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Are unilateral and bilateral patellar tendinopathy distinguished by differences in anthropometry, body composition, or muscle strength in elite female basketball players?
  1. J E Gaida1,
  2. J L Cook1,
  3. S L Bass2,
  4. S Austen2,
  5. Z S Kiss3
  1. 1Musculoskeletal Research Centre, School of Physiotherapy, La Trobe University, Bundoora, 3086, Australia
  2. 2Physical Activity and Nutrition Research Unit, School of Health Sciences, Deakin University, Burwood, 3125, Australia
  3. 3Medical Imaging Australia, Melbourne, Australia
  1. Correspondence to:
 Dr Cook
 Musculoskeletal Research Centre, La Trobe University, 3086 Victoria, Australia; j.cook{at}


Background: Overuse injury to the patellar tendon (patellar tendinopathy) is a major reason for interrupted training and competition for elite athletes. In both sexes, the prevalence of unilateral and bilateral tendinopathy has been shown to differ. It has been proposed that bilateral pathology may have a different aetiology from unilateral pathology. Investigation of risk factors that may be unique to unilateral and bilateral patellar tendinopathy in female athletes may reveal insights into the aetiology of this condition.

Objectives: To examine whether anthropometry, body composition, or muscle strength distinguished elite female basketball players with unilateral or bilateral patellar tendinopathy.

Methods: Body composition, anthropometry, and muscle strength were compared in elite female basketball players with unilateral (n  =  8), bilateral (n  =  7), or no (n  =  24) patellar tendinopathy. Body composition was analysed using a dual energy x ray absorptiometer. Anthropometric measures were assessed using standard techniques. Knee extensor strength was measured at 180°/s using an isokinetic dynamometer. z scores were calculated for the unilateral and bilateral groups (using the no tendinopathy group as controls). z scores were tested against zero.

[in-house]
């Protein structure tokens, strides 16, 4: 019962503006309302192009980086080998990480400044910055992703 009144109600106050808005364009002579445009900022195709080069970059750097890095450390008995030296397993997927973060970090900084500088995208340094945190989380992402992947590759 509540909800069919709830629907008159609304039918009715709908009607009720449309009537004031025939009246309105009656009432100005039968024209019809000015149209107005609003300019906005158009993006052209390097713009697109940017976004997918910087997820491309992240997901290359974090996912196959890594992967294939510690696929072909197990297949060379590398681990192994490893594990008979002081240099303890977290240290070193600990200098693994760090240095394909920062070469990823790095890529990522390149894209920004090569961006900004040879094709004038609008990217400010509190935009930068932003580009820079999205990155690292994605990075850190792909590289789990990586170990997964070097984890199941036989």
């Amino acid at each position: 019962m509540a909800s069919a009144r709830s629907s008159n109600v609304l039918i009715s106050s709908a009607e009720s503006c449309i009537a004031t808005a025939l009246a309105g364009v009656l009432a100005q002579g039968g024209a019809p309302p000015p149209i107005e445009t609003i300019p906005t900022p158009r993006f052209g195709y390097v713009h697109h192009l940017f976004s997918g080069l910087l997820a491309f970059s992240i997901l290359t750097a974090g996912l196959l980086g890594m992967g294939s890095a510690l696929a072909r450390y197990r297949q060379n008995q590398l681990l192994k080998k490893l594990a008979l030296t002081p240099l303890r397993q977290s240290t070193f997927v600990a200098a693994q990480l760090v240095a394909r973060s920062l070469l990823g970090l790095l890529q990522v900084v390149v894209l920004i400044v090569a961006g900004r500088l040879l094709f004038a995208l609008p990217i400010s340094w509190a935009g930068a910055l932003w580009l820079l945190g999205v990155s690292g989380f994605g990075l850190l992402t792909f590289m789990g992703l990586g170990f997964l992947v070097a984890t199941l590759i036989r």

Results: The tibia length to stature ratio was approximately 1.3 (1.3) SDs above zero in both the affected and non-affected legs in the unilateral group (p<0.05). The waist to hip ratio was 0.66 (0.78) SD above zero in the unilateral group (p<0.05). In the unilateral group, leg lean to total lean ratio was 0.42 (0.55) SD above zero (p<0.07), the trunk lean to total lean ratio was 0.63 (0.68) SD below zero (p<0.05), and leg fat relative to total fat was 0.47 (0.65) SD below zero (p<0.09). In the unilateral group, the leg with pathology was 0.78 (1.03) SD weaker during eccentric contractions (p<0.07).

Conclusions: Unilateral patellar tendinopathy has identifiable risk factors whereas bilateral patellar tendinopathy may not. This suggests that the aetiology of these conditions may be different. However, interpretation must respect the limitation of small subject numbers.

  • patellar tendinopathy
  • anthropometry
  • body composition
  • female athletes
  • basketball

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